Planning Board Open to Napoli's Hamlet Plan

Local architect and developer Chuck Napoli touts his hamlet plan, which includes new retail, a European-style market, more parking and a turf field for downtown Chappaqua.

New Castle's Planning Board appears open to the idea of local architect Chuck Napoli's Hamlet Revitalization Plan for downtown Chappaqua, based on reactions to a Tuesday presentation that he made.

Napoli's proposal includes filling in the current parking lot behind Chappaqua's South Greeley Avenue with a European-style market with several vendors, new retail and a performing arts theater. It would be built in exchange for adding replacement parking on space currently occupied to the east by an athletic field for Robert E. Bell Middle School, which in turn would be capped with a turf field that will rise to an elevation at the same level as the school's Senter Street entrance.

“It's very innovative for this area,” Planning Board Chair Richard Brownell said about the market concept.

Board members did not raise any objections but they did ask a series of technical questions such as for drainage in the parking area (Napoli replied that structure piles will be used) and if traffic studies have been done (Napoli told Patch that a review that includes trip counts hasn't been done, but that parking requirements have been looked at).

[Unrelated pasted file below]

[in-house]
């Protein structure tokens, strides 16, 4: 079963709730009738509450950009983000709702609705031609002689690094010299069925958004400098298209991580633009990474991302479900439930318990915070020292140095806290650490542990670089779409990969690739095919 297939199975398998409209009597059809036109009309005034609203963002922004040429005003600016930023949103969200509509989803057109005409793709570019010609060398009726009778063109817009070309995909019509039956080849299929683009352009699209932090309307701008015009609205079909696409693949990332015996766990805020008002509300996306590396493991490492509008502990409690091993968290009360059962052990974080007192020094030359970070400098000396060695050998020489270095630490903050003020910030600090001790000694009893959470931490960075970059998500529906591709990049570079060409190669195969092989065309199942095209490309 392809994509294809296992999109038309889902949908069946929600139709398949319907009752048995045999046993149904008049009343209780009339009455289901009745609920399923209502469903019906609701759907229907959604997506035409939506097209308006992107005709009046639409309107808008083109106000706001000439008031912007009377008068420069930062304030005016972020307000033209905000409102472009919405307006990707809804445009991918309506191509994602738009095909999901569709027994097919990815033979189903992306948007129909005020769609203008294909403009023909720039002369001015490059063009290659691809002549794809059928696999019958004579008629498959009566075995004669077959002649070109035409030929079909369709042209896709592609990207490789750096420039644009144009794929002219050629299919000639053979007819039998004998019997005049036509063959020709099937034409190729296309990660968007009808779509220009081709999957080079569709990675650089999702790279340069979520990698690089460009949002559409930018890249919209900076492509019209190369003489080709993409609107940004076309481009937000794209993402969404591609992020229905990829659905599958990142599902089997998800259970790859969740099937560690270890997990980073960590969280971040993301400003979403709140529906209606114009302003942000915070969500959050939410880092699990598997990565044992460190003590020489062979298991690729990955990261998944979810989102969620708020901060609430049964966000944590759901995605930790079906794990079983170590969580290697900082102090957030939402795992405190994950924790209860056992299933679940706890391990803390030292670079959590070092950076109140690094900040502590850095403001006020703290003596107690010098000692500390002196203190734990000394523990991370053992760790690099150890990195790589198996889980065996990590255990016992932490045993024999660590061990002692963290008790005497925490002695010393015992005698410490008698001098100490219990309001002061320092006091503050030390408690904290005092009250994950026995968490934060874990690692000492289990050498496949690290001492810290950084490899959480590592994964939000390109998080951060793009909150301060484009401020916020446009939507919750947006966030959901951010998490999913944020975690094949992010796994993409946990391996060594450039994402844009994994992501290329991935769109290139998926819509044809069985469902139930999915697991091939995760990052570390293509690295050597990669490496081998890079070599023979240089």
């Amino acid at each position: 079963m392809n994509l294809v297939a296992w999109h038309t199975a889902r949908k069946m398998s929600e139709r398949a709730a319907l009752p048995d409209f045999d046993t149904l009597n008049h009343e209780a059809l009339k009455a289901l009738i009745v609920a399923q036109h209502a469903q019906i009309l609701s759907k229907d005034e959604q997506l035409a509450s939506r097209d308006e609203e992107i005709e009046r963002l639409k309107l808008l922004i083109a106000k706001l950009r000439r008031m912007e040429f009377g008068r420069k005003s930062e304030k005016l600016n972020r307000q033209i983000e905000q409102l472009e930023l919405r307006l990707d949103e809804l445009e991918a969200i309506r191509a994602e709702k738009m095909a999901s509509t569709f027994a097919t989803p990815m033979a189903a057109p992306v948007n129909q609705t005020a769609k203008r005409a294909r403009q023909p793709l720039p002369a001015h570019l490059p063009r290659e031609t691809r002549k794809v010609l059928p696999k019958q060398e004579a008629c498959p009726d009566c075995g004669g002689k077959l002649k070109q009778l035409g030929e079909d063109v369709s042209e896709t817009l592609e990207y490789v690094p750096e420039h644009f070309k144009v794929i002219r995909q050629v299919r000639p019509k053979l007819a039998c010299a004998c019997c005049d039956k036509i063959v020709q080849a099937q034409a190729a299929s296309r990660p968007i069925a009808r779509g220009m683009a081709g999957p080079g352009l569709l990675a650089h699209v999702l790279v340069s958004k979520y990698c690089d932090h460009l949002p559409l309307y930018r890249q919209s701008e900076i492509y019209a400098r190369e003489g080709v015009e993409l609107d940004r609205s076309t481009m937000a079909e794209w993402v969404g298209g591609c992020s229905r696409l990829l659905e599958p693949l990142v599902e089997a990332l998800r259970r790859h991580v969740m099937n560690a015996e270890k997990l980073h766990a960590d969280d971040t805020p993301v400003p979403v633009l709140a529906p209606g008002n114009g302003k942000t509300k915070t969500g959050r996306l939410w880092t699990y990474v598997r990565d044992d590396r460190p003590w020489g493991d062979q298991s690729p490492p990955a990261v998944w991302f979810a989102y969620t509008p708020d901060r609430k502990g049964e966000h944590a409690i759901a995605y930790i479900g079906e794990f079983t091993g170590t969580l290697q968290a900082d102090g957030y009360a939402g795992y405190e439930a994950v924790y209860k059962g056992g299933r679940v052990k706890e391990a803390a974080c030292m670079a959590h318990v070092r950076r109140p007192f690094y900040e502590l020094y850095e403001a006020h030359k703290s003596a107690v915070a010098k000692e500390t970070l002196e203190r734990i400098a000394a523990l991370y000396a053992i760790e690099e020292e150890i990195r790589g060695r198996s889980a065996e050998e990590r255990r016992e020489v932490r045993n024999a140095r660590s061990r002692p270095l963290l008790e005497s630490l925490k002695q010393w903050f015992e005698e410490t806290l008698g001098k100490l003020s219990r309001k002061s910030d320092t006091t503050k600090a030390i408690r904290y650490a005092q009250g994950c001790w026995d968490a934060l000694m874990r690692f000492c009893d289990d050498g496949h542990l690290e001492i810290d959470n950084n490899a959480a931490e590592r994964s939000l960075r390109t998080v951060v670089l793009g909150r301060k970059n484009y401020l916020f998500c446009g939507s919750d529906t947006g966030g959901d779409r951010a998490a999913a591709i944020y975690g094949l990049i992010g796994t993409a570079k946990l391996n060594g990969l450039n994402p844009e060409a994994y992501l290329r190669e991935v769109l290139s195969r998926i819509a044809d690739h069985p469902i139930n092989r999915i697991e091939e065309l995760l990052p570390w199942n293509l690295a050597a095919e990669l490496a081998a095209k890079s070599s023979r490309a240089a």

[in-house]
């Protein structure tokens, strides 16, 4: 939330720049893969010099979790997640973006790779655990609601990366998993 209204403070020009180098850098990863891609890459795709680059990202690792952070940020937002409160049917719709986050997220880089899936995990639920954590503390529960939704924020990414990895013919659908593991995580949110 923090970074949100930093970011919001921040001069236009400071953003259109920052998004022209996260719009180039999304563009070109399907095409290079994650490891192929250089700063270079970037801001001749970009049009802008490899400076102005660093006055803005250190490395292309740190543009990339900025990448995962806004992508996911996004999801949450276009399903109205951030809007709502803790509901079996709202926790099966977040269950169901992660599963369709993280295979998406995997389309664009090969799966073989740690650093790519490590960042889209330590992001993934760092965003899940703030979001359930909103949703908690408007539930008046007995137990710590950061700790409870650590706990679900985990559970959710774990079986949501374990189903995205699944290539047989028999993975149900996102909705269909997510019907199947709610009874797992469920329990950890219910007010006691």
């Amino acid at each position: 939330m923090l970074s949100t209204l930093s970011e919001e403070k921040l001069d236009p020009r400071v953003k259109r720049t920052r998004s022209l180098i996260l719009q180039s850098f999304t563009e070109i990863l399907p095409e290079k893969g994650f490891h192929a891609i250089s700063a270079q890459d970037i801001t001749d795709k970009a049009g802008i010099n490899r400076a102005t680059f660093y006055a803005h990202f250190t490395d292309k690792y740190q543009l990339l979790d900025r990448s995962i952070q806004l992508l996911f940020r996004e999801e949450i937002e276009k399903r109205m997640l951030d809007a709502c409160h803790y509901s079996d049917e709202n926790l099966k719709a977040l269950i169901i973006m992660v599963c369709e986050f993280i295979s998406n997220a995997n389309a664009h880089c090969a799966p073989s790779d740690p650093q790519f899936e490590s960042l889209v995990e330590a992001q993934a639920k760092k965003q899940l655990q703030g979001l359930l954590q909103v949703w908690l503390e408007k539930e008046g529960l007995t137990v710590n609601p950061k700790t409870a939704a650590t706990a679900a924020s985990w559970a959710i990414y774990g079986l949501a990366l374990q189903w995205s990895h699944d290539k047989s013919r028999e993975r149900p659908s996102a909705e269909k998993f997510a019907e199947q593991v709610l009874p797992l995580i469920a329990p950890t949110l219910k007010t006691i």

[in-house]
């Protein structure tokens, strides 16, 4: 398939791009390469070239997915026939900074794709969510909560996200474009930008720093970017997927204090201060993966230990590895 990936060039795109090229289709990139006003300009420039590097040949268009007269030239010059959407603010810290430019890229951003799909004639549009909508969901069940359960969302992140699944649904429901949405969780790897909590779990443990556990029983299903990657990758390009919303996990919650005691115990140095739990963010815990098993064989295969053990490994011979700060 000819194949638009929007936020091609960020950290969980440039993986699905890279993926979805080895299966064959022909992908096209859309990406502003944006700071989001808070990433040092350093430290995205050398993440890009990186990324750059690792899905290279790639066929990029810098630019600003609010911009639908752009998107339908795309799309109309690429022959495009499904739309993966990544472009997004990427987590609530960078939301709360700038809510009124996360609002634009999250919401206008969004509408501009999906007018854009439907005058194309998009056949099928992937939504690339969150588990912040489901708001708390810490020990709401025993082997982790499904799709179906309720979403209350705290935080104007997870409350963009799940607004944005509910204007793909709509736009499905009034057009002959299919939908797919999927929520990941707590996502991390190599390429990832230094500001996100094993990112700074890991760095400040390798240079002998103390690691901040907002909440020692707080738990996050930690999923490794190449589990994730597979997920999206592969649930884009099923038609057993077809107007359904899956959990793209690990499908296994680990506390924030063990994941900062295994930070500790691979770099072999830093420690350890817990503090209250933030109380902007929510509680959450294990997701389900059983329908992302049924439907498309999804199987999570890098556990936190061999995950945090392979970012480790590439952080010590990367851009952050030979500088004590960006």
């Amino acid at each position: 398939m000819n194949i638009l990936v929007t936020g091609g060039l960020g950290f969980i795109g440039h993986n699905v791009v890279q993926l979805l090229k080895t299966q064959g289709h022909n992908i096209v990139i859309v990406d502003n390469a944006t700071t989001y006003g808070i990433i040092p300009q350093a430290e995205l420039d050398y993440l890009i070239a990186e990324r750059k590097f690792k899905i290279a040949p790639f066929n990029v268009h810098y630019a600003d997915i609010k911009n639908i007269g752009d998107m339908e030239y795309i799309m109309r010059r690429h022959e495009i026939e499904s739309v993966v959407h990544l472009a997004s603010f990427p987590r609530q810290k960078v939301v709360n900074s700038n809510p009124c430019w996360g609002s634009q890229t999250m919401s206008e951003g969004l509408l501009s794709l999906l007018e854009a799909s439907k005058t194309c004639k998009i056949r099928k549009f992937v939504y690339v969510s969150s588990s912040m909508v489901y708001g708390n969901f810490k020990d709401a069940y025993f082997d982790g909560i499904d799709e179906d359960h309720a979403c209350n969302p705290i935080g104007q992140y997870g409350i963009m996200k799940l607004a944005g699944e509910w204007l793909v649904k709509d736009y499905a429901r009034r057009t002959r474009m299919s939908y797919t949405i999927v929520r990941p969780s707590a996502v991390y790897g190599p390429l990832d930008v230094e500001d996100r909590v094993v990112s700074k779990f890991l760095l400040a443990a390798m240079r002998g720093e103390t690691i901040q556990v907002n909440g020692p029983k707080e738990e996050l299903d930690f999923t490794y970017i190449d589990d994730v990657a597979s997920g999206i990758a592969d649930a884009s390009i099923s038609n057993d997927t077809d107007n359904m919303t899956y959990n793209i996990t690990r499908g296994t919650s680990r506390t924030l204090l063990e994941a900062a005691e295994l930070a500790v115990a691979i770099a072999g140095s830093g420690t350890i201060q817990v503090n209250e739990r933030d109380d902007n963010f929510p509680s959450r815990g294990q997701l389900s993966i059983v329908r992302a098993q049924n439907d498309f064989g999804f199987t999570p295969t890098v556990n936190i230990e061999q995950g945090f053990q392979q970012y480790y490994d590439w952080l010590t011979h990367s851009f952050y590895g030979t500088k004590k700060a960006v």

Napoli argues that the proposal “could add to the hamlet business district," and would address several needs for downtown, including new field space, more parking. 

Napoli, who has been proposing some form of his idea since the 1980s, began a new pitch during the summer and has presented it to the New Castle Town Board and the Chappaqua school board's facilities committee, both of whom kept open minds about the idea. A presentation of the project to the full school board may be forthcoming, he confirmed.

The square footage for the multi-story structures, Napoli told various media outlets, would involve 16,770 for new retail, 31,000 for the market, 33,000 for upper-floor housing and 7,000 square feet for the theater, the later of which would have about 360 seats and be capable of hosting Broadway-style events. The amount of parking spaces would increase by more than 200, to 389.

The new buildings would be east of the existing row of shops along South Greeley Avenue, run parallel to them and be separated by a walkway that is wide enough to take delivery vehicles and fire trucks, Napoli explained.

Parking would continue to go in and out of the current South Greeley entrance, while Napoli would like to add a 1-way ancillary road between the current sites of the town's Community and King Street Restaurant and Bar, although the direction for it has not been determined.

Napoli, who would be the developer, plans to keep oversight of the property once it's built, even deciding which tenants are allowed to move in.

In order for the project to move forward, Napoli will need to secure leases from both the school district and landlords whose properties overlap with the site; the town does not own the current parking lot, according to parcel records, but rather it has a series of land deals for it.

So far, Napoli said property owners he has talked with have been receptive, although he said he has not been able to get in touch with the owner of the Bank of America building.